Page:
Circular RNA circCCNB1 found to inhibit the migration and invasion of nasopharyngeal carcinoma

Circular RNA circCCNB1 inhibits the migration and invasion of nasopharyngeal carcinoma through binding and stabilizing TJP1 mRNA

Nasopharyngeal carcinoma (NPC) is the most common malignant tumor of the head and neck in Southeast Asia and Southern China and originates from the epithelial tissue of the nasopharynx. Most NPCs are non-keratinizing cancers, which are prone to migration and invasion. Since the early symptoms of NPC are atypical, most patients are diagnosed after having lymph node or distant metastasis. The prognoses of late-stage patients are relatively poor. Therefore, exploring the molecular mechanism of NPC migration and invasion and identifying novel molecular markers or targets are very important for the early diagnosis and treatment of NPC.

Circular RNAs (circRNAs) have a closed circular structure and are widely expressed in mammalian cells. Although they used to be considered as the “waste” of RNA splicing over the last century, in recent years, with the development of next-generation sequencing technology, an increasing number of studies have demonstrated that circRNAs are related to many human diseases, especially malignant tumors. Some well-known oncogenes or tumor suppressor genes can also encode circRNAs, which may play important roles in coordinating or antagonizing host genes in cancer progression.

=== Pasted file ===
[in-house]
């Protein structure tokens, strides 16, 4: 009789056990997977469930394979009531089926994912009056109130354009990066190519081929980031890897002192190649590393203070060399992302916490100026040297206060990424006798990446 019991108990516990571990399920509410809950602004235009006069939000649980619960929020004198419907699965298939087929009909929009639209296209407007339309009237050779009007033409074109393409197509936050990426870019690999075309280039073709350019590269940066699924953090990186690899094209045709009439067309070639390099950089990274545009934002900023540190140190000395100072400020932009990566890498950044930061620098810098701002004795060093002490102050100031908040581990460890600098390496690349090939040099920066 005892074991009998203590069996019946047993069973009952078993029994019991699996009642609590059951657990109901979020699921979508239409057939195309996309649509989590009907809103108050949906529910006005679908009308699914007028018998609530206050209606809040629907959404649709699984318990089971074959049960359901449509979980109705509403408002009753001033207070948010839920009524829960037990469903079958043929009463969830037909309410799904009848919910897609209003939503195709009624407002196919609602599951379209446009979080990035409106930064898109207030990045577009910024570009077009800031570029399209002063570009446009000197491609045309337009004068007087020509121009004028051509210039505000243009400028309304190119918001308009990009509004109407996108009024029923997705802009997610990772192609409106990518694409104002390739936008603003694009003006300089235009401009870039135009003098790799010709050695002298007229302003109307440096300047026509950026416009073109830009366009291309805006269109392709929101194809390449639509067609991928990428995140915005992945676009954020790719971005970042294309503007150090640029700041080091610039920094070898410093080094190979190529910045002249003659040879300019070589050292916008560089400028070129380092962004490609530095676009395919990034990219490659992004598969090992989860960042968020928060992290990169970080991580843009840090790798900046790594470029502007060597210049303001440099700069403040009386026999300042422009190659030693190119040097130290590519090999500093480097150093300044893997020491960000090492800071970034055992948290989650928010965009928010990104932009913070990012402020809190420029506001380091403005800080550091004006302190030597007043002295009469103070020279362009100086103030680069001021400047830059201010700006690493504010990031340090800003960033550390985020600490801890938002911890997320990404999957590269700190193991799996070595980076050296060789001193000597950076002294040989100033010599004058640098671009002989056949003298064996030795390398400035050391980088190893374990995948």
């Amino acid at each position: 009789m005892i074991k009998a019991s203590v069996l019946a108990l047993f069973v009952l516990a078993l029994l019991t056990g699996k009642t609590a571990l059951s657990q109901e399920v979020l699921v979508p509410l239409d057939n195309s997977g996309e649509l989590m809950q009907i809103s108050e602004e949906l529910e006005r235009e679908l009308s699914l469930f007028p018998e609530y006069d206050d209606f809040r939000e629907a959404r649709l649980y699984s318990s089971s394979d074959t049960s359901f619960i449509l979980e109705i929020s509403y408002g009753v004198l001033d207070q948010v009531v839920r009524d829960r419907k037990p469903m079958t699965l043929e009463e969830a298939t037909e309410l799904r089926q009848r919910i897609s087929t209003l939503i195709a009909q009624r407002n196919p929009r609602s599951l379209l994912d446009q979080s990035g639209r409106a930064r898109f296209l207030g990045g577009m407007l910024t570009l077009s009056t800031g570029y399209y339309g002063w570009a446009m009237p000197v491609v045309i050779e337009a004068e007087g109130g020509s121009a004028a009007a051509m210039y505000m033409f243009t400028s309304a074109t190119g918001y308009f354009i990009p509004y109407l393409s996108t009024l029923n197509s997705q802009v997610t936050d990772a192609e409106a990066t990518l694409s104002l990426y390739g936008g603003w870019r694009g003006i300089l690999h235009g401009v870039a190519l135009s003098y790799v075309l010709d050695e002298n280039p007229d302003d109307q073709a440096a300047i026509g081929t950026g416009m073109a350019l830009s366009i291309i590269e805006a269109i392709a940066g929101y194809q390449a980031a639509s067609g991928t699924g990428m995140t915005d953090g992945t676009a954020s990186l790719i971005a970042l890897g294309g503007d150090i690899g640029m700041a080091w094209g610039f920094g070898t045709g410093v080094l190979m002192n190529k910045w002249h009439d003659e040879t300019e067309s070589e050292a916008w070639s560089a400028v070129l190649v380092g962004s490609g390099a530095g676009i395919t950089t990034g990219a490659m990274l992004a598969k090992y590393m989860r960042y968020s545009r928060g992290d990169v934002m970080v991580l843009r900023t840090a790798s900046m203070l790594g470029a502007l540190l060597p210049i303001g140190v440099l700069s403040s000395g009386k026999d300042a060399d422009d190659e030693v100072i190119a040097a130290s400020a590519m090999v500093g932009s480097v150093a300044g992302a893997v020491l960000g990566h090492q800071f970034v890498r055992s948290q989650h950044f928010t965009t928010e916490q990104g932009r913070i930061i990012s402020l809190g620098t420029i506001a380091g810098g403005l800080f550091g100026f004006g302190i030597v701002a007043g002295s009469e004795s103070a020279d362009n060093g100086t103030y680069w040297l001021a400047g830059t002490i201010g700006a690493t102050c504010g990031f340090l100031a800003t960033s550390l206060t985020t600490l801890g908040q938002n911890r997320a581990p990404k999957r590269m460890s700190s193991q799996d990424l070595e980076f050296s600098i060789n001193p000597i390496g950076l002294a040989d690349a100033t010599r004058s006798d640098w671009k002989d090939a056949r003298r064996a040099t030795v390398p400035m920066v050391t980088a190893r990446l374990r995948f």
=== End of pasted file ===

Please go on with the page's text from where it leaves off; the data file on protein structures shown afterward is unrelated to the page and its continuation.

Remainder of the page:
A study led by Prof. Wei Xiong (Key Laboratory of Carcinogenesis and Cancer Invasion of the Chinese Ministry of Education, Cancer Research Institute, Central South University) and Prof. Fuyan Wang (Key Laboratory of Carcinogenesis and Cancer Invasion of the Chinese Ministry of Education, Cancer Research Institute, Central South University) found that a circular RNA, circCCNB1, which is derived from the oncogene CCBN1, was downregulated in NPC and inhibited NPC cell migration and invasion.

The downstream proteins regulated by circCCNB1 were screened using mass spectrometry. qRT-PCR and Western blotting results confirmed that circCCNB1 could upregulate TJP1 expression. Interestingly, the RNAhybrid software showed that circCCNB1 may directly bind to the TJP1 3’UTR.

The circRIP assay verified the combination of circCCNB1 and TJP1 3’UTR. Actinomycin D treatment followed by RT-qPCR showed that TJP1 mRNA stability was significantly increased in NPC cells after overexpression of circCCNB1. To explore whether there is a protein that participates in the regulation of TJP1 mRNA stability, an RNA pull-down assay by LC-MS was performed. RIP assay showed that the binding ability between NF90 and TJP1 mRNA increased when circCCNB1 was overexpression in NPC cells.

In summary, this study demonstrates that circCCNB1 is expressed at low levels in NPC and is associated with the migration and invasion of NPC. Mechanistically, circCCNB1 interacts with NF90 and subsequently promotes binding between NF90 and TJP1 mRNA, leading to the upregulation of TJP1 mRNA stability. We elucidated a new regulatory mechanism of circCCNB1 in NPC migration and invasion that may provide potential markers and targets for the diagnosis and treatment of patients with NPC.

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